Benefits of Storing Assets in an Offshore Trust



Benefits of Storing Assets in an Offshore Trust

Benefits of Storing Assets in an Offshore Trust

Private individuals are increasingly choosing to hold their artwork, precious metals, property and yachts in offshore trusts in the Cayman Islands. Here’s why.

With some of the most sophisticated trust structures available in the Cayman Islands, combined with the island’s politically stable environment, it’s no wonder that so many individuals choose the Cayman Islands as a jurisdiction to set up their trust. The Cayman Islands are an internationally recognised forum for resolving trust disputes and has stringent money laundering controls in place. It has also developed regulatory framework and some of the best trust professionals in the world live and work here.

The Cayman Islands is:

  • A politically stable, first-world financial centre
  • Home to quality professionals, leading law firms and financial services providers
  • Stringent regulatory controls and framework
  • Large body of case law
  • Internationally recognised forum for resolving trust disputes

How Does it Work

When an individual sets up a trust and transfers assets into that trust, the individual becomes the “settlor” and is transferring the legal title of those assets to the “trustees”. For example, an investment portfolio is no longer held in the name of the settlor, it is transferred into a new account opened by the trustees and held in the name of trustees and the trust. With a property; commercial, personal or land, again legal title is changed to reflect the new owners. Anyone carrying out a search at a land registry will see the name of the trustees as the legal owners and not the individual. There may be an underlying company under the trust which instead holds the assets, but again, the legal title will be in the name of the company which is ultimately owned by the trust.

This vesting of title is one of the key benefits a trust provides the settlor. Anything can happen during the lifetime of the settlor and it will have no impact on the trust. If the settlor dies, divorces or becomes bankrupt, the assets are still held in the trust by the trustees.

Two Scenarios to Consider

Scenario #1 - A wealthy man dies and leaves his estate to his wife through the terms of his Will. The wife inherits the estate and subsequently remarries. As the wife has inherited ownership of the assets she can determine through her own Will who benefits upon her death. Her Will will dictate what happens to those assets. She may choose to leave those assets to her children or to her new spouse. If the man had set up a trust and had himself, his wife and his children listed as beneficiaries, the trust could provide benefit to them after his death, but since none of them would take ownership of the assets until and unless they were distributed from the trust, their deaths would have no impact on those assets.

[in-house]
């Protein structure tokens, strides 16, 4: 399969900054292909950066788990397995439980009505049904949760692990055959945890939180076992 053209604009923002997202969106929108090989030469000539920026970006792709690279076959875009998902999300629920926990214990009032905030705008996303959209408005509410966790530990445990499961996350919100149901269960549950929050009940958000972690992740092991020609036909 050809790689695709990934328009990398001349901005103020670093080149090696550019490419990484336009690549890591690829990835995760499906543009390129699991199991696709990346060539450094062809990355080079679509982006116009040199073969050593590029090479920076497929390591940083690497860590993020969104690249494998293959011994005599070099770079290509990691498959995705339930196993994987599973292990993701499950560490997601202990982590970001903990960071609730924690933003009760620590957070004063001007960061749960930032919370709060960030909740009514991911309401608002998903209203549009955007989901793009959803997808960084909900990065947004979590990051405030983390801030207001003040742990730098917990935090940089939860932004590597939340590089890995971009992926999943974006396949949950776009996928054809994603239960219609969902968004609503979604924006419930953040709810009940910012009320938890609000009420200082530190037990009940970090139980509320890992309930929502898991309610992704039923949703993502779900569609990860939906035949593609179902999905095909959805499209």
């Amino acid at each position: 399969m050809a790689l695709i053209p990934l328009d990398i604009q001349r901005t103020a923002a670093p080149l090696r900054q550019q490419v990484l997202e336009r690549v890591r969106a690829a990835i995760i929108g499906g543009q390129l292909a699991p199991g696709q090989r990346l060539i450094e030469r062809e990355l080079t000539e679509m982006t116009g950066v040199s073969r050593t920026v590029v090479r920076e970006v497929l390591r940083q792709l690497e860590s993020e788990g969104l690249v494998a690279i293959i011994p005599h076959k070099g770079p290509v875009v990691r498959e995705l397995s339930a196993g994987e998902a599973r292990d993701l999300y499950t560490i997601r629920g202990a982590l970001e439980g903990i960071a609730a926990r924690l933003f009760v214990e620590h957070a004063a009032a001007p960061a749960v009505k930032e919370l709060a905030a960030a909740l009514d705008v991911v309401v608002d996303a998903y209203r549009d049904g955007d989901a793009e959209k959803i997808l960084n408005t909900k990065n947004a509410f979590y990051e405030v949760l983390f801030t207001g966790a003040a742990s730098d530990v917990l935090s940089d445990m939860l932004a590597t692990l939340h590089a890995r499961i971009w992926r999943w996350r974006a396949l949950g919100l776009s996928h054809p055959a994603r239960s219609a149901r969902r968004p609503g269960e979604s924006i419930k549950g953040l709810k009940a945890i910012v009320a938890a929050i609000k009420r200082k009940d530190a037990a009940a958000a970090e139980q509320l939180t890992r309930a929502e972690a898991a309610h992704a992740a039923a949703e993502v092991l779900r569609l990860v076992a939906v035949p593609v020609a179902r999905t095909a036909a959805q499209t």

Scenario #2 - A wealthy man leaves his estate to his three sons, one of whom has a rocky marriage, one is a spendthrift and one lives in a country that has a severe estate tax. Upon the man’s death, the three sons inherit their respective one-third of his assets. One goes through a divorce and the assets are divided up and his ex-wife receives 50%. Half of the inheritance has now been passed out of the family. The second son has free reign to spend as he likes after inheriting his father’s wealth and the third son dies suddenly. The third son happens to live in a country where upon death, a large tax is levied on the assets, say 40%. Suddenly 40% of their assets are paid to that government.

The bottom line - much of the man’s wealth could have been protected if the he had set up a trust.

Also, individuals owning assets in multiple countries can create a centralised trust in one jurisdiction which ‘ring fences’ the assets. The control of the assets is centralised. This brings many benefits such as centralised accounting, centralised strategic planning and providing for suitable holistic management while at the same time avoiding multiple probate applications on the death of the settlor.

Precious metals, as well as other alternative assets, such as boats, property and artwork can be transferred and settled into trusts, providing additional security.

If you would like further information regarding the different trust options, please contact Holdun Trust (Cayman) Limited. We are perfectly positioned to work with you and your family.

Zoe Day zday@holdun.com / 1 (345) 623-7203 or
Philip Stewart pstewart@holdun.com / (345) 623-7201

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Zoe Day is the Trust Director of Holdun Trust (Cayman) Trust Limited, a boutique trust company in the Cayman Islands which offers personalized service for private clients. Zoe qualified as an English Solicitor in 2007 and specialized in wills, trusts and estate planning before moving to Grand Cayman in 2010.



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